Jasper Rees on Television

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The Independent Culture
Do you remember what you were doing when you heard that Mary Millington was dead? Thought not. But do you remember who she was when she was alive? She was the muse of David Sullivan, the country's pornographer-in-chief, who somehow achieved a newsworthiness out of all proportion to anything she had on offer. She was "ideal for glamour", as one photographer told her, tongue dangling somewhere in front of his solar plexus. In the diplomatic argot of the sex industry, that meant she was a midget with a rear the size of a Space Hopper: built not for clothes-horse work but for other branches of equestrianism.

Millington stood 4' 11" in her birthday suit, the garment in which she mostly did business - although, according to context, she might be seen modelling shreds of bikini, or the latest gizmo from the flourishing sex-aid market. When Sullivan launched Whitehouse, a pink mag that charmingly borrowed the surname of his most public enemy, he slapped his slapper on the cover. He even made her editor, though in a purely figleaf capacity: she was appointed to prove that a woman's role in pornography was not solely to give guided tours of her fallopian tubes. She was "our little bit of Hollywood", mused someone from the Sunday Mirror. The 1970s must have been even worse than we thought they were.

A childlike, bottle-blonde, blow-waved attention-seeker, Millington promoted the idea of a spiritual sorority with Marilyn Monroe. But if she was anyone's little sister, it was Diana Dors's (with whom she slept on the quiet, and whose husband she bedded, less furtively, on screen). The Mary Millington Story (C4, Sat) made as much as it could of the Norma Jean fixation, conscious that it purchased for her tawdry suicide a depth it could not supply on its own. It was suggested that, like Marilyn, Mary Millington bed-hopped along the corridors of power. She was once summoned by the Shah of Persia (the little known sale of buns-to-Iran), but the programme could supply no photographic evidence that she pleasured the powerful, unless you count the snap of her sitting fully clothed on Jimmy Hill's knee (yes, knee).

The sugar daddies and dirty uncles who cherish her memory insist that she fought a useful fight against censorship. Among the freedoms she therefore helped bring about was the right to ogle at Eurotrash (C4, Fri), which seems to get franker with every passing frame, and Channel 5's "adult" programming. Announced last week, this will apparently stay onside taste- wise, but the boundary is growing ever hazier. The answer, surely, is to adopt the grading system used by soap powders: biological or non-biological.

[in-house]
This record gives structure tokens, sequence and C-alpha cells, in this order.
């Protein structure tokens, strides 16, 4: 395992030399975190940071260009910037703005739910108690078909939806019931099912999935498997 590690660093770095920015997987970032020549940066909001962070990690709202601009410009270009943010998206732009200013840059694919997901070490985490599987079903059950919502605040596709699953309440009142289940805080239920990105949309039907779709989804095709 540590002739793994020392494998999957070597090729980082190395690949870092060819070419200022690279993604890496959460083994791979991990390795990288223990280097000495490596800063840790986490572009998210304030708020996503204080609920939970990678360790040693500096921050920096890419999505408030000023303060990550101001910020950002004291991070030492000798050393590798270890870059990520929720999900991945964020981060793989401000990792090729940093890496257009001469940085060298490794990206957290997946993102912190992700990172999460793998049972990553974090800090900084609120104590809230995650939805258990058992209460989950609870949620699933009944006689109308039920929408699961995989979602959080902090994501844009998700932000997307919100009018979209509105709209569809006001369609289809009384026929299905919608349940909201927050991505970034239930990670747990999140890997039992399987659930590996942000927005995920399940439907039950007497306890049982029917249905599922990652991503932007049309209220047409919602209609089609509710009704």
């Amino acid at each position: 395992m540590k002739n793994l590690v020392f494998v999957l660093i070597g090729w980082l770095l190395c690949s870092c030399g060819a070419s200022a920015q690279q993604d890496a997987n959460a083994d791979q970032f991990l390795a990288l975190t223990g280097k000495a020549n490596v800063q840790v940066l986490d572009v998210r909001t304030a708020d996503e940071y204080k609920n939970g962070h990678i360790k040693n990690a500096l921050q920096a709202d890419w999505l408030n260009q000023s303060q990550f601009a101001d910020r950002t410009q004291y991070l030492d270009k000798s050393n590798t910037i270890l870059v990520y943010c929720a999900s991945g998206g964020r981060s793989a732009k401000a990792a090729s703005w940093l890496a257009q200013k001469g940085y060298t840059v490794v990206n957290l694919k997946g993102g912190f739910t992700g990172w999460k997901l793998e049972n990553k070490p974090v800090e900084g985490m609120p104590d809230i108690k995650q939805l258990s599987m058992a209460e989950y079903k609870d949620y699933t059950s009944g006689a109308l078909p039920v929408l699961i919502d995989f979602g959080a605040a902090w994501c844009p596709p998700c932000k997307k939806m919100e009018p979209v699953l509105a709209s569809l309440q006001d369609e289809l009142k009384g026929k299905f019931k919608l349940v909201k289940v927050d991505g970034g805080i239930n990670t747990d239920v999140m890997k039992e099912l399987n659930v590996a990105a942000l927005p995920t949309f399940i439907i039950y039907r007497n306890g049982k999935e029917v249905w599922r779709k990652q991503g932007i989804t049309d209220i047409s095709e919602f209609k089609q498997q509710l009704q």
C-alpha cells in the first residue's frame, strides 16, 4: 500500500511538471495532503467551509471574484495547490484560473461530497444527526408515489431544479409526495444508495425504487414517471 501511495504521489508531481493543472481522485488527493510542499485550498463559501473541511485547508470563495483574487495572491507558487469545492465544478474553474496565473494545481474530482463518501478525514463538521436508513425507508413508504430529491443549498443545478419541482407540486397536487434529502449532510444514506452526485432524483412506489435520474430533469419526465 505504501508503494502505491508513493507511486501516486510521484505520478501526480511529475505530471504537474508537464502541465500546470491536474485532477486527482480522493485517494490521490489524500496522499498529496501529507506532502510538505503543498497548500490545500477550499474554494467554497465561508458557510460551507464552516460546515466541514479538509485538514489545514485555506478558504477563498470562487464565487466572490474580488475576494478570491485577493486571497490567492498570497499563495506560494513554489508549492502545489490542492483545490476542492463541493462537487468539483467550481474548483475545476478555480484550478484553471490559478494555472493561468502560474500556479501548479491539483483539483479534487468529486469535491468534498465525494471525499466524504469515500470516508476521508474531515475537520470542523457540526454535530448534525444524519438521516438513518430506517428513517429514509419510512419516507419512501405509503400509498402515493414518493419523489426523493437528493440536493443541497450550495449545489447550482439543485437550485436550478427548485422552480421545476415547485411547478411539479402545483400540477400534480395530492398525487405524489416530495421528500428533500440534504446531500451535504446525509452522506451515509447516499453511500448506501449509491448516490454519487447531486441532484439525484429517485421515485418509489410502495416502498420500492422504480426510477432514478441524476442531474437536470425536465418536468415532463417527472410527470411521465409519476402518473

From Mammon to God, midnight to mid-morning. In The Big Question (BBC1, Sun) Mark Lawson asks celebrities where they stand on His existence. Scheduled after matins with the Very Reverent David Frost, it's a wafer-thin quarter of an hour - 15 minutes of faith. Big questions run the risk of provoking small answers, and Sir Anthony Hopkins is no less qualified to supply these than the rest of us. Sir Anthony doesn't seem to believe in heaven, but may well recognise a hell in which he is condemned to a perpetuity of interviews about his recovery from alcoholism. Now and then, a grainy eye-view cut in from overhead, teasing you with the idea that somebody up there might be watching. If any vicars are reading, there's a trendy metaphor for tomorrow's sermon: God as security camera. Which begs another Big Question: does He still watch in black and white?

This is basically a chat show that happens not to be eponymously titled, because there's no more evidence that Lawson is curious about God's existence than there is of God's existence itself. Smillie's People (BBC1, every weekday), the first known instance of a chat show taking its name from a Cold War thriller, runs to the same length as Lawson's inquisition. It could almost be its little sister: The Small Question. "What about live concerts?" the grim interrogator grilled Lesley Garrett on Monday. "What have you got coming up?" Ve haf vays of making you plug